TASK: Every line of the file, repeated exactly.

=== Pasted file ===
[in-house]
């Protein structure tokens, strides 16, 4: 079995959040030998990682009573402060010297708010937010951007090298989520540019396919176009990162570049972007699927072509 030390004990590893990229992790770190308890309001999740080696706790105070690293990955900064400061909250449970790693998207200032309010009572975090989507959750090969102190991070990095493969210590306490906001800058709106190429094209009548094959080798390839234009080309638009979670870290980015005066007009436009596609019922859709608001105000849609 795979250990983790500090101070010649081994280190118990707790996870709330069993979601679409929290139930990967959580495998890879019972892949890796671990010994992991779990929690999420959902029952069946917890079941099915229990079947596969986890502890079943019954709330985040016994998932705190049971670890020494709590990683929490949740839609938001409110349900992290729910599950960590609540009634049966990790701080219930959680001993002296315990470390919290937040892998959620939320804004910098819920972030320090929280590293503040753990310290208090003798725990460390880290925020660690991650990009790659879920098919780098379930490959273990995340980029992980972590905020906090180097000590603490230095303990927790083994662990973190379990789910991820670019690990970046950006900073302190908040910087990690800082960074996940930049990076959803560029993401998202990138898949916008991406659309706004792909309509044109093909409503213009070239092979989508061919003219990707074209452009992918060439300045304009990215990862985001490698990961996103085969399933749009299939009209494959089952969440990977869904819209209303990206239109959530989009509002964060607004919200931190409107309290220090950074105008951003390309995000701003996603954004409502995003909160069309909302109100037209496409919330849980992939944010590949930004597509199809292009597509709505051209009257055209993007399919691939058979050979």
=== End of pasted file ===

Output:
[in-house]
């Protein structure tokens, strides 16, 4: 079995959040030998990682009573402060010297708010937010951007090298989520540019396919176009990162570049972007699927072509 030390004990590893990229992790770190308890309001999740080696706790105070690293990955900064400061909250449970790693998207200032309010009572975090989507959750090969102190991070990095493969210590306490906001800058709106190429094209009548094959080798390839234009080309638009979670870290980015005066007009436009596609019922859709608001105000849609 795979250990983790500090101070010649081994280190118990707790996870709330069993979601679409929290139930990967959580495998890879019972892949890796671990010994992991779990929690999420959902029952069946917890079941099915229990079947596969986890502890079943019954709330985040016994998932705190049971670890020494709590990683929490949740839609938001409110349900992290729910599950960590609540009634049966990790701080219930959680001993002296315990470390919290937040892998959620939320804004910098819920972030320090929280590293503040753990310290208090003798725990460390880290925020660690991650990009790659879920098919780098379930490959273990995340980029992980972590905020906090180097000590603490230095303990927790083994662990973190379990789910991820670019690990970046950006900073302190908040910087990690800082960074996940930049990076959803560029993401998202990138898949916008991406659309706004792909309509044109093909409503213009070239092979989508061919003219990707074209452009992918060439300045304009990215990862985001490698990961996103085969399933749009299939009209494959089952969440990977869904819209209303990206239109959530989009509002964060607004919200931190409107309290220090950074105008951003390309995000701003996603954004409502995003909160069309909302109100037209496409919330849980992939944010590949930004597509199809292009597509709505051209009257055209993007399919691939058979050979």